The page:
BERG ~ Rhineland
County, later Duchy, in the Holy Roman Empire, in northwestern Germany, on the right bank of the Rhine and extending northwards from the northern slopes of the Westerwald to the River Ruhr east of Duisberg;
- A Grand Duchy in Napoleonic times.
Berg became a County in 1108 and took its name from a castle (now Burg) above the River Wupper, though from 1288 its capital was Düsseldorf. The county divided c.1160 into Berg and Altena (to the east, which later became the county of MARK). Berg itself passed by marriage in 1218/25 to the Dukes of Guelders and in 1348 to the first Duke of Jülich. When he died in 1361 Jülich passed to the Duke’s second son, whilst the County of Berg fell to his grandson, William, whose father had died before the Duke. Count William also inherited Ravensberg from his mother and in 1380 was created Duke of Berg.
His son inherited Jülich in 1423, and in 1511 the Jülich-Berg inheritance passed by marriage to the Duke of Cleves. The last Duke of Jülich-Cleves died in 1609, his inheritance being claimed by the representatives of his four sisters. In 1614 a temporary solution (made permanent in 1666) divided the territories between two of the claimants, Jülich and Berg falling to Wolfgang William, the son of the second sister and her husband, the Count Palatine of Neuburg. To make his claims the more acceptable to the Emperor, he had converted to the Roman Catholic faith and married the sister of Maximilian of Bavaria. His son became Elector Palatine in 1685 and in 1777 the Elector added Bavaria to his territories.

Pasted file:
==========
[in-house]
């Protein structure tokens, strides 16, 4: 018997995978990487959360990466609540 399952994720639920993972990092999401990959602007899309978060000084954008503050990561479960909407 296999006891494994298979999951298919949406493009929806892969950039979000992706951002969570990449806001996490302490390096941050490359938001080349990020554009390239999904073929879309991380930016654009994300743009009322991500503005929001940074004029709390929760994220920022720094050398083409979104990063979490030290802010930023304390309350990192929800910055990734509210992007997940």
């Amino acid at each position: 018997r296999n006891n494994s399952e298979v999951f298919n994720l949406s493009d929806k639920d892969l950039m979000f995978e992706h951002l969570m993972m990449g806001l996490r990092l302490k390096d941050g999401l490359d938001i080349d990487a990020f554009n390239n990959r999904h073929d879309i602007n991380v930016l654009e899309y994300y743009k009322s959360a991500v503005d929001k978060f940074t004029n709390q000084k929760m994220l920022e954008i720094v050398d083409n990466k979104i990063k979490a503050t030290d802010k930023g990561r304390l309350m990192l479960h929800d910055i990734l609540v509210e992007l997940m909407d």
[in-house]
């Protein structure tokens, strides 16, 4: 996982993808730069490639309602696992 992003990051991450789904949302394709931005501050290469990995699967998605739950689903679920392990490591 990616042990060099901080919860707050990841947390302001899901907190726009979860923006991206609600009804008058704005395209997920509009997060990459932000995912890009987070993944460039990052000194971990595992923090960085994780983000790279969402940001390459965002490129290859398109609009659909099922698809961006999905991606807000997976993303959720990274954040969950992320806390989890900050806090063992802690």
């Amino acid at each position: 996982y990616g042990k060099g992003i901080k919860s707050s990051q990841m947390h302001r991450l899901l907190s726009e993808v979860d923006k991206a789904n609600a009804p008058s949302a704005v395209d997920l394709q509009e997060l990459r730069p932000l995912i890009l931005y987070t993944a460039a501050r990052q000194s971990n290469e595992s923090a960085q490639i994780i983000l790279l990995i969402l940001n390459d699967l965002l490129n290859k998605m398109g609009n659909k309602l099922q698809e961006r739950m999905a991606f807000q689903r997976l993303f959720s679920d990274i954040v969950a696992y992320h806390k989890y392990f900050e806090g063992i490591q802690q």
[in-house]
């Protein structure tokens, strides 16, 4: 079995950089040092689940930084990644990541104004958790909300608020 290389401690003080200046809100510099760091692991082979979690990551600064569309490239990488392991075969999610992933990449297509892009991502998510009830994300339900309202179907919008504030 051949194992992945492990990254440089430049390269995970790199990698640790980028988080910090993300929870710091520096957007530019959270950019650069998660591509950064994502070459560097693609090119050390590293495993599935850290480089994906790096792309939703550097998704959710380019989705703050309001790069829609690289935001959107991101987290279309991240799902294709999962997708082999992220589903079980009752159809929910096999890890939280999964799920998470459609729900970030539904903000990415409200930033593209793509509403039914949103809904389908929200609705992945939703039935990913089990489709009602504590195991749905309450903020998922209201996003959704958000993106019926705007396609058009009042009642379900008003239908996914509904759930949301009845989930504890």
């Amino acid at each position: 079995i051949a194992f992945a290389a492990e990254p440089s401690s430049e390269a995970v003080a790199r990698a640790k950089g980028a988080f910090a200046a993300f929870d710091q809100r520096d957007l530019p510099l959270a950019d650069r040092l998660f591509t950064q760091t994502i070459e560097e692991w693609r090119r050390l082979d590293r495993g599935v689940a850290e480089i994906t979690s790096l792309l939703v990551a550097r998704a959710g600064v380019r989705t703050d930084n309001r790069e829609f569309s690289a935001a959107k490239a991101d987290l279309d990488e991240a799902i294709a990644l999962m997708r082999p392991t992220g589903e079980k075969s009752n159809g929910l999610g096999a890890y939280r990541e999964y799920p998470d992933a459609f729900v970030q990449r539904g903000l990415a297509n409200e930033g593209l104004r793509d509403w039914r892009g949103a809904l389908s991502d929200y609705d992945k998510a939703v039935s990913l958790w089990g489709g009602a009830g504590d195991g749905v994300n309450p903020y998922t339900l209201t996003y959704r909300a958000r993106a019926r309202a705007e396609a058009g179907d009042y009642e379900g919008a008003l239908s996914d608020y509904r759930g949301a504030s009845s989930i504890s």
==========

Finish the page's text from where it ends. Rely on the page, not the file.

Berg was surrendered to France in 1806 by the King of Bavaria and became the core of a Grand Duchy bestowed on Napoleon’s brother-in-law, General Murat. In 1806 the right bank lands of Cleves, parts of Nassau and the former County of Bentheim were added to it and in 1807 the County of Mark and part of the former Bishopric of Münster were acquired from Prussia. The Grand Duchy was a member of the Confederation of the Rhine from 1806. When Murat became King of Naples in 1808 the new Grand Duke was the four-year-old son of Napoleon’s brother, Louis. In 1810 the northern part of the Grand Duchy was annexed by the French Empire and in 1813 the German recovery destroyed the remnant.
In 1815 the former Duchy of Berg became part of the province of Jülich-Kleve-Berg (merged into the Rheinprovinz in 1824) of the Kingdom of Prussia. The old Duchy is now in Nordrhein-Westfalen, and part of its territory forms two Landkreise: Oberbergischer-Kreis and Rheinisch-Bergischer-Kreis in the Köln region. The north of the former Duchy is the Düsseldorf region.